Serena Williams was the runner-up at Wimbledon, but she didn't look quite the same in San Jose. (AP)

Konta Hands Serena the Most Lopsided Loss of Her Career in San Jose

In her first match since reaching the 30th Grand Slam final of her career—and first as a mom—at Wimbledon, Serena Williams was knocked out in the first round of the Mubadala Silicon Valley Classic on Tuesday night, winning just one game in a 51-minute, 6-1 6-0 loss to Johanna Konta.

Things started off normally with Serena holding serve comfortably, but from there it was all Konta, who reeled off the next 12 games—she almost won twice as many points in the match, too (53 to 27).

“I think she played well in the second set,” Serena said in her post-match press conference. “I think I wasn’t sharp at all in the first set and then I think she got confident, and she clearly ran away with it.”

Serena had won their only previous meeting, 6-2 6-3, in the 2017 Australian Open quarterfinals.

“I think she played better in this match than she did 18 months ago, so that’s a good thing for her,” Serena said. “I know I can play a zillion times better, so that kind of helps out too. I don’t know. I have so many things on my mind that I don’t have time to be shocked about a loss where I clearly wasn’t at my best. I can only try to be there. When I was out there I was fighting—I wasn’t just giving it away.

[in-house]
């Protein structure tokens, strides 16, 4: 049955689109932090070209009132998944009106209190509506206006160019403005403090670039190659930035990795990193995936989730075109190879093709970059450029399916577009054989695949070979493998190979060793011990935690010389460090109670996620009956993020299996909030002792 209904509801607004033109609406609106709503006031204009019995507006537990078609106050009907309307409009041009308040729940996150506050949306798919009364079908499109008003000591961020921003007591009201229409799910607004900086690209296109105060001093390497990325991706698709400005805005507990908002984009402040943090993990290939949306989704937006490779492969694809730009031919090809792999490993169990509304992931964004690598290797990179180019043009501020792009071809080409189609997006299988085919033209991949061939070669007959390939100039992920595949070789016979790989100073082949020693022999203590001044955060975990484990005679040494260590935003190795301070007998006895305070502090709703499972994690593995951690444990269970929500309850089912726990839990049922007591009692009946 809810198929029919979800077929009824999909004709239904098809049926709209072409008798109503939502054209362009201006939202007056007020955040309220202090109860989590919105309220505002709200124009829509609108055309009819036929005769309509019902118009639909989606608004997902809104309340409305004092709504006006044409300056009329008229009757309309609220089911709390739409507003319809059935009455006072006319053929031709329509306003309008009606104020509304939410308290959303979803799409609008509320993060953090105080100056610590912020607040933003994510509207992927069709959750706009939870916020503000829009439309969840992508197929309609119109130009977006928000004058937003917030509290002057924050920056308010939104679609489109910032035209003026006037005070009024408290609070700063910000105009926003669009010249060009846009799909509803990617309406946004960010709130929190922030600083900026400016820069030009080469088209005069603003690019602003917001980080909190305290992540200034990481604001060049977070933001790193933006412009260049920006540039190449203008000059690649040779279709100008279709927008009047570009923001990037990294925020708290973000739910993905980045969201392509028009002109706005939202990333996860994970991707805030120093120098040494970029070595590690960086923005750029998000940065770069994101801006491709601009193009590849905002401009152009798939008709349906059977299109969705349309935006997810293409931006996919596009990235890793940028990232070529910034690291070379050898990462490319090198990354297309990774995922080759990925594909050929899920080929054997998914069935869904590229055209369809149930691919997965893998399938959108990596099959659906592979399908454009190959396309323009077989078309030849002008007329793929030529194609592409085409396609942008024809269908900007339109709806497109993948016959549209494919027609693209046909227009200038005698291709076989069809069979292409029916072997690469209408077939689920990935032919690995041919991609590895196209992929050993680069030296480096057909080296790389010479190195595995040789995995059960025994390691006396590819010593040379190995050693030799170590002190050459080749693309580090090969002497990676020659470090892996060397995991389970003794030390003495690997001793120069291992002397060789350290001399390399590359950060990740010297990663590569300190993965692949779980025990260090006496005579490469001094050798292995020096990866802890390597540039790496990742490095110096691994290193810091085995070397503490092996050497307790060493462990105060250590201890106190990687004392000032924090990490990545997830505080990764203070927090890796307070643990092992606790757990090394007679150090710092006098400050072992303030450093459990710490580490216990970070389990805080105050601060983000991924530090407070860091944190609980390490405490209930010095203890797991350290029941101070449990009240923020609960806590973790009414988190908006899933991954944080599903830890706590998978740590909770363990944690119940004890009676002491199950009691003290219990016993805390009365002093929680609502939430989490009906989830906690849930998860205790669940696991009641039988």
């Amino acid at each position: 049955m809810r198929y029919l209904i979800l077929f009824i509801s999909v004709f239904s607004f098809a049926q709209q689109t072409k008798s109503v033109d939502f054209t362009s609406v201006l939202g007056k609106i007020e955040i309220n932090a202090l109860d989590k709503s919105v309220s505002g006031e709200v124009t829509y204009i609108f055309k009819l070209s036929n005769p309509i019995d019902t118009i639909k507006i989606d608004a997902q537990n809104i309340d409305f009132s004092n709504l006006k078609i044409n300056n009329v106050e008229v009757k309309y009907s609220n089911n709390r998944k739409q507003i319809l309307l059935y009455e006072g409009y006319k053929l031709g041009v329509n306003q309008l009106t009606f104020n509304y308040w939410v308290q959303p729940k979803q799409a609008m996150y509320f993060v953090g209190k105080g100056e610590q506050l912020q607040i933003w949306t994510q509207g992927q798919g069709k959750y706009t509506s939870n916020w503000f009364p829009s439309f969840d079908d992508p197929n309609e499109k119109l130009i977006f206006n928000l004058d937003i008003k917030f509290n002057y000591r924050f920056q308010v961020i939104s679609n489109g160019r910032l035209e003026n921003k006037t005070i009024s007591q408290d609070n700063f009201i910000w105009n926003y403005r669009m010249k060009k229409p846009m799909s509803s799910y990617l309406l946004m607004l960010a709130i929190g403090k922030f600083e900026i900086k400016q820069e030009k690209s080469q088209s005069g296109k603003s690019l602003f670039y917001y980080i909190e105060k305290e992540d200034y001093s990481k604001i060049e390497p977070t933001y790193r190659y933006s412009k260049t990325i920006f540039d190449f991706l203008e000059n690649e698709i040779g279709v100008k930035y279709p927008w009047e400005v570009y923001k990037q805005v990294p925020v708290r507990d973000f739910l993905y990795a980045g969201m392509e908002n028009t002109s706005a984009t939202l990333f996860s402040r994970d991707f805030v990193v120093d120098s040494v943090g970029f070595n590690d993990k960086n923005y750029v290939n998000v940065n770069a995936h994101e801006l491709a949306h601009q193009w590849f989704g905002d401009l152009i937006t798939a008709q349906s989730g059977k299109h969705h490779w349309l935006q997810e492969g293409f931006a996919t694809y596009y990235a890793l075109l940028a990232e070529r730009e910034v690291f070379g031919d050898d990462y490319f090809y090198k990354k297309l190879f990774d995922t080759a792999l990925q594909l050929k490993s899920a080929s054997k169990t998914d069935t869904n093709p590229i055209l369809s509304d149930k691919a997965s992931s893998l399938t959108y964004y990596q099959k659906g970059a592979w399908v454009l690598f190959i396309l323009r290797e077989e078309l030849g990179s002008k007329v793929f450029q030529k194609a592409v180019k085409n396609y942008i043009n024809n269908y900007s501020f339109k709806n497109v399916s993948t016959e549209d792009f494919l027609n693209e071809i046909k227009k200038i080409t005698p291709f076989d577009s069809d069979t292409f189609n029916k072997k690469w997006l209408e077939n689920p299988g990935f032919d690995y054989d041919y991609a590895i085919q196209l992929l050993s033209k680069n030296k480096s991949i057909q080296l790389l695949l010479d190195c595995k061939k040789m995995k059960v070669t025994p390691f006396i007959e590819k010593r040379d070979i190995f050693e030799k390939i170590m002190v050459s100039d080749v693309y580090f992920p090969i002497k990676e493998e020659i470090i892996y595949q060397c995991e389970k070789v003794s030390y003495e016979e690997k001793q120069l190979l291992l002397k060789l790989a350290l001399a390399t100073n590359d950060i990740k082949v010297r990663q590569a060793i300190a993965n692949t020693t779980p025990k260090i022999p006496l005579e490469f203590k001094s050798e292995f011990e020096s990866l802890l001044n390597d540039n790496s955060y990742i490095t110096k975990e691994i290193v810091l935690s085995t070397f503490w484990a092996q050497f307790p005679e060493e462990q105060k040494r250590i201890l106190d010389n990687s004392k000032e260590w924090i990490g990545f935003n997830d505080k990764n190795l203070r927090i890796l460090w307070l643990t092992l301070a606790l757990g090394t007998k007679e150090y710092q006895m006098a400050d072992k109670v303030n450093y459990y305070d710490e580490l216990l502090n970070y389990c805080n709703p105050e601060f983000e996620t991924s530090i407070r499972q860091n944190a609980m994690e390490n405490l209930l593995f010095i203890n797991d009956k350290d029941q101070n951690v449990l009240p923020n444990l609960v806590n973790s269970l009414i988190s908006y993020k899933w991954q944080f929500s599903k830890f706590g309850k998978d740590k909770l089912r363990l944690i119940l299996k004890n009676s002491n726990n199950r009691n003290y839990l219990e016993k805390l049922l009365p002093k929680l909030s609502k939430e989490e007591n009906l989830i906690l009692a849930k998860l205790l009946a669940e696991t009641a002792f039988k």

“I’m just trying to take the positives out of it.”

The 23-time Grand Slam champion and former world No.1 was also asked whether she’d stay in town to support her sister, Venus, who will play her first match of the tournament on Thursday night.

“Yeah, maybe. I don’t have anything else to do except for train, so yeah, I’ll probably come out.”

Serena had won this tournament the last three times she’d played it in 2011, 2012 and 2014, but this is the tournament’s first year being held in San Jose (it just moved from Stanford this year).

Barring retirements, this loss was the most lopsided loss of Serena’s career in terms of games won.

For Konta, it could be a turning point—since reaching the semifinals of Wimbledon last year and hitting a career-high of No. 4 in the world right after, the Brit has struggled, not just falling out of the Top 10 but nearly out of the Top 50 (she’s currently No. 48). This has been a good tournament for her in the past, though—she won it the only time she played it before in 2016 (beating Venus in the final).

Read more articles by John Berkok

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